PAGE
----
At this time of year it is common to see food drives for the less fortunate - and then we see reports saying that low-income people are disproportionately obese and can't control themselves and need to be taxed more heavily in order to eat less.
How can it be both? Welcome to modern American food policy.
Academics writing in Marketing Science want poor people to spend more on food and analyzed six years of sales data from over 1,700 supermarkets across the U.S. to make the case that poor people will behave as elites want if the price of food is changed.
Professors Romana Khan at Northwestern University, Kanishka Misra at University of Michigan, and Vishal Singh at the New York University Stern School of Business looked at situations that mimic a "fat tax", a peculiar pricing pattern of milk in the U.S., where relative prices for milk across fat content - whole, 2%, 1% and skim - vary depending on where you live and which store you happen to patronize. At some stores, prices are equal across all fat content; at others, prices decrease with fat content, with whole milk the most expensive and skim the cheapest option.
"The question that comes to mind is whether these different price structures have an impact on people's choices. To put it simply, do people switch to lower fat milk for a price difference as small as 15 cents per gallon?" said Khan. "The answer to this question is of interest because it relates to the hotly debated issue of whether a 'fat' or 'sugar' tax can be an effective mechanism to curb obesity."
The study finds that in markets where milk prices are equal across fat alternatives, people tend to choose whole milk over lower calorie alternatives, particularly in low income zip codes: at equal prices across fat content, the market share of whole milk is 52% in lower income areas compared to 25% in higher income areas. What happens in markets where whole milk is priced at a premium? Although the average price difference for a gallon of milk is just 14 cents (5%), it causes a significant shift in market share away from whole milk to lower-fat options. This shift to the lower calorie options is significantly more pronounced in low-income neighborhoods.
Besides income, the analysis accounts for other factors such as age profile, racial mix, and educational attainment of the local customer base.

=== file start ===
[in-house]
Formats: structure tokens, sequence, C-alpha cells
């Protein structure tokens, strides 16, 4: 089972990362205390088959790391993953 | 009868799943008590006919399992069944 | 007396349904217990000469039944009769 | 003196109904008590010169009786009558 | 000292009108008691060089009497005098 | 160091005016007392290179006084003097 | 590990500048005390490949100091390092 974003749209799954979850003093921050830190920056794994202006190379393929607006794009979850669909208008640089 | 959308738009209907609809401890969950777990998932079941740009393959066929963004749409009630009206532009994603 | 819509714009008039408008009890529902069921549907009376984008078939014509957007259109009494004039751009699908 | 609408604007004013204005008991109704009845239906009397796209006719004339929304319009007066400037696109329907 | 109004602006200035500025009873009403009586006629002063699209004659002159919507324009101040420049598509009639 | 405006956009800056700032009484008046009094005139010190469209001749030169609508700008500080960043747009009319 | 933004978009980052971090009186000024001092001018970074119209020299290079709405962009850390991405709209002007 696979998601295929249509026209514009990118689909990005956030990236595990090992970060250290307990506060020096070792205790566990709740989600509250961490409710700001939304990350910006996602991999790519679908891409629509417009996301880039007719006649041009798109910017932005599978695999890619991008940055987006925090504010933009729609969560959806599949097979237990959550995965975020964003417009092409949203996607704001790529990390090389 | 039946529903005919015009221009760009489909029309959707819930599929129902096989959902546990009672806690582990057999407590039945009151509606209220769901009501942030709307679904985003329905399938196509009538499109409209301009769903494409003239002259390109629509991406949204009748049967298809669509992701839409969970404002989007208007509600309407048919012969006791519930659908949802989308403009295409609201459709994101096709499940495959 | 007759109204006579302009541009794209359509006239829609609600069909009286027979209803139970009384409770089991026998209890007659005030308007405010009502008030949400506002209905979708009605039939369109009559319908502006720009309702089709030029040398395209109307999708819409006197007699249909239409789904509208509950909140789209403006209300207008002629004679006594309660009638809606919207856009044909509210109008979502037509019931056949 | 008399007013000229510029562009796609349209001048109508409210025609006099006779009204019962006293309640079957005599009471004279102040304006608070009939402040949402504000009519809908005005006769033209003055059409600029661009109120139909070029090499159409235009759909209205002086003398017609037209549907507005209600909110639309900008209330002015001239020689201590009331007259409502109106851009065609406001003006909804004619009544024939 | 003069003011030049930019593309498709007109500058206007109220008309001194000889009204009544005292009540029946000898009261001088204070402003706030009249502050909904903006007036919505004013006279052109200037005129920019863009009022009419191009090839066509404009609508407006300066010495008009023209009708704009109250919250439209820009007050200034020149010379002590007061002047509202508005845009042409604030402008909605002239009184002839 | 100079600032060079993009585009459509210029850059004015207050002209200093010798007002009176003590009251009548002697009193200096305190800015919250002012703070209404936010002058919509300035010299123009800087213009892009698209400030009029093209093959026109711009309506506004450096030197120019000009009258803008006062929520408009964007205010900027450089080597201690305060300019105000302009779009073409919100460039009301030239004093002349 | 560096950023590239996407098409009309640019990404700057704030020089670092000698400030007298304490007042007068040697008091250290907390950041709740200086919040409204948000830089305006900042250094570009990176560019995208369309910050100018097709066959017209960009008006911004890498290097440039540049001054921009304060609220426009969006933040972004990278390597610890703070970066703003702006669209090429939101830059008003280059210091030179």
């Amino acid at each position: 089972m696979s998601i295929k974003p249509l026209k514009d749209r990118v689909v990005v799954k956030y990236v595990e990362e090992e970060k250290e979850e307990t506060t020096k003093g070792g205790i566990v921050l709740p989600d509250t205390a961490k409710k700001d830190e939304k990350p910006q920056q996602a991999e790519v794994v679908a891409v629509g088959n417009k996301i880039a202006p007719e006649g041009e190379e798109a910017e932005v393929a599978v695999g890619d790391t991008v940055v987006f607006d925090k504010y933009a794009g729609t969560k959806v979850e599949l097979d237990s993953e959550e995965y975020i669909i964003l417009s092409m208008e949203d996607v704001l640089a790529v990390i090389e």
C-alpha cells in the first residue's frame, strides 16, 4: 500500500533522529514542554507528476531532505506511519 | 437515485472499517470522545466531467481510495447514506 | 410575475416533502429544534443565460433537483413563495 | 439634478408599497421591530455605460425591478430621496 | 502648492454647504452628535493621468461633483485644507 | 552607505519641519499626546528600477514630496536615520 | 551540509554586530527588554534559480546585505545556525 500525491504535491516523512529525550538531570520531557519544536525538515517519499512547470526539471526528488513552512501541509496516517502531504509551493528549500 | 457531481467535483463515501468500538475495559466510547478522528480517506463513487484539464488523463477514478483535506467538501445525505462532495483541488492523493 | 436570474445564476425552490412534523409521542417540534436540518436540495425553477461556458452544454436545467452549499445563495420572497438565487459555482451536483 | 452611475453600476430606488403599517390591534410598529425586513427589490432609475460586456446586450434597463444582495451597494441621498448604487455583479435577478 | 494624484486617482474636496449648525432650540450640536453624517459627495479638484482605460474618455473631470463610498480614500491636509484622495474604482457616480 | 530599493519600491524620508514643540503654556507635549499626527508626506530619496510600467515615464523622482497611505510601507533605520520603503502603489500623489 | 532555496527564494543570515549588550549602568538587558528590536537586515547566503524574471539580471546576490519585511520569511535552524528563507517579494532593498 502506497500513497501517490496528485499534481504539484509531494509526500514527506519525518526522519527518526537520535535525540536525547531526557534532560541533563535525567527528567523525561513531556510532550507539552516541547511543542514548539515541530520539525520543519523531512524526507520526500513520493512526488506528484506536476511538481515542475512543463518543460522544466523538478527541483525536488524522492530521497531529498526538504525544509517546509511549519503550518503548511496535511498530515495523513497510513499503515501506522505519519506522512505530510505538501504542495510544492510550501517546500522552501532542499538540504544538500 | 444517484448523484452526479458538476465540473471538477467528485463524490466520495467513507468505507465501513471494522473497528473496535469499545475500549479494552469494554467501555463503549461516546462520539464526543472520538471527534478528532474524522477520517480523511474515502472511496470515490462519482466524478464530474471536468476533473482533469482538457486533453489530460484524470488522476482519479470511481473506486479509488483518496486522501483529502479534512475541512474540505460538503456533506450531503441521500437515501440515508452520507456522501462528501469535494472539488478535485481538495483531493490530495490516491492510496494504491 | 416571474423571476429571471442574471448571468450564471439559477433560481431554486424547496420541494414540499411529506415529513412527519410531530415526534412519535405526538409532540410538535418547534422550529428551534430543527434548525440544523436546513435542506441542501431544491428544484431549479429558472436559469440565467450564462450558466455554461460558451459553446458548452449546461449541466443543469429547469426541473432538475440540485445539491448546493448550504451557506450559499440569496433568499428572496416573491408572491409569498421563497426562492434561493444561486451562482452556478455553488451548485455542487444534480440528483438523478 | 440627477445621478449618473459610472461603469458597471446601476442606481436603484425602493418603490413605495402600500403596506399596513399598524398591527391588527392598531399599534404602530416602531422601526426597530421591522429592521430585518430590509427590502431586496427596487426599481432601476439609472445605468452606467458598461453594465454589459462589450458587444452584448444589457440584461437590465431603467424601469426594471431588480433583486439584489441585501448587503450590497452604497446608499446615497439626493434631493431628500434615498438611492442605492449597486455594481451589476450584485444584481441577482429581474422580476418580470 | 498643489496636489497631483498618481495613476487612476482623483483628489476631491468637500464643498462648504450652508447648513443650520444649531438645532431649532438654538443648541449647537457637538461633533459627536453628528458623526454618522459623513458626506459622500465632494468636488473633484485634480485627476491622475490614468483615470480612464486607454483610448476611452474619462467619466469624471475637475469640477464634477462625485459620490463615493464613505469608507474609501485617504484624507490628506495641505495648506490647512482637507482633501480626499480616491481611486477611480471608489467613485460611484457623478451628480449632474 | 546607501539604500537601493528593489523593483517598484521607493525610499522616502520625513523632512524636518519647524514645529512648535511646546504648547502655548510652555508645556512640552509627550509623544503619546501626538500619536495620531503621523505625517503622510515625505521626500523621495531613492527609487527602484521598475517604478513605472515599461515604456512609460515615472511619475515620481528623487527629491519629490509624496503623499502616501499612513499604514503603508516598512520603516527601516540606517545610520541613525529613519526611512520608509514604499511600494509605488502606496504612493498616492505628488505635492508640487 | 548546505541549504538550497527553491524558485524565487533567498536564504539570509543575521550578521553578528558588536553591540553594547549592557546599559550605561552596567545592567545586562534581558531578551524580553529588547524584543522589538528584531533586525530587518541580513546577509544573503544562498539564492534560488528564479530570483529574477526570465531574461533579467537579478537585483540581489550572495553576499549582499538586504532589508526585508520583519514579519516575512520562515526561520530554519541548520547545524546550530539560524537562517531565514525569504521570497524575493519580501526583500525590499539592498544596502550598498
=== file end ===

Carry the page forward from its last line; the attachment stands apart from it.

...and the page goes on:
A critical factor in the analysis is that the prevailing price structure--whether prices across fat content are the same or not -- is determined by the chain's policy at the regional level and does not vary with local demographics or competition.
"This provides us with a quasi-experimental setup to analyze how small price differences impact people's choices," said Misra. "Studies addressing similar questions are often conducted with small, non-representative populations, often university students. What distinguishes our work is the real-world field setting covering sales across the US and observed over a long time period -- mimicking what a potential 'fat-tax' would look like and what the long term consumer choices would be," added Misra.
"Our results have significant implications for health experts and policy makers, since interventions in the form of taxes on high calories foods are highly contentious," according to Vishal Singh of New York University. "The general perception is that these taxes need to be substantial, at least 20% and often as high as 50%, to have a meaningful impact. This would be highly regressive since low-income consumers spend a greater proportion of their disposable income on food. Here, we have compelling field-based evidence that such taxes don't need to be high to be effective," noted Singh. The study finds large shifts in demand toward the lower-calorie option are achieved with a price difference of just 5-10%. Consumers respond to small price incentives; and more importantly, low income consumers who are at higher risk for obesity are particularly responsive.
The authors also examine implications of a fat-tax and the inherent trade-offs for different segments of society from such interventions: while there are economic losses from taxes to some segments, the health benefits from shifting to the lower calorie option outweighs these costs. The authors' recommendation is a selective taxation mechanism designed to induce substitution within a narrowly defined product category (e.g., baked versus fried chips), rather than to discourage consumption of the category as a whole. This has the additional advantage of mitigating the regressive nature of food taxes since some options within a narrowly defined product category can be made less expensive. Importantly, these taxes should be imposed as an excise tax so that they are reflected in the shelf price at the point-of-purchase, rather than imposed as a post-purchase sales tax where they become less salient in the decision process.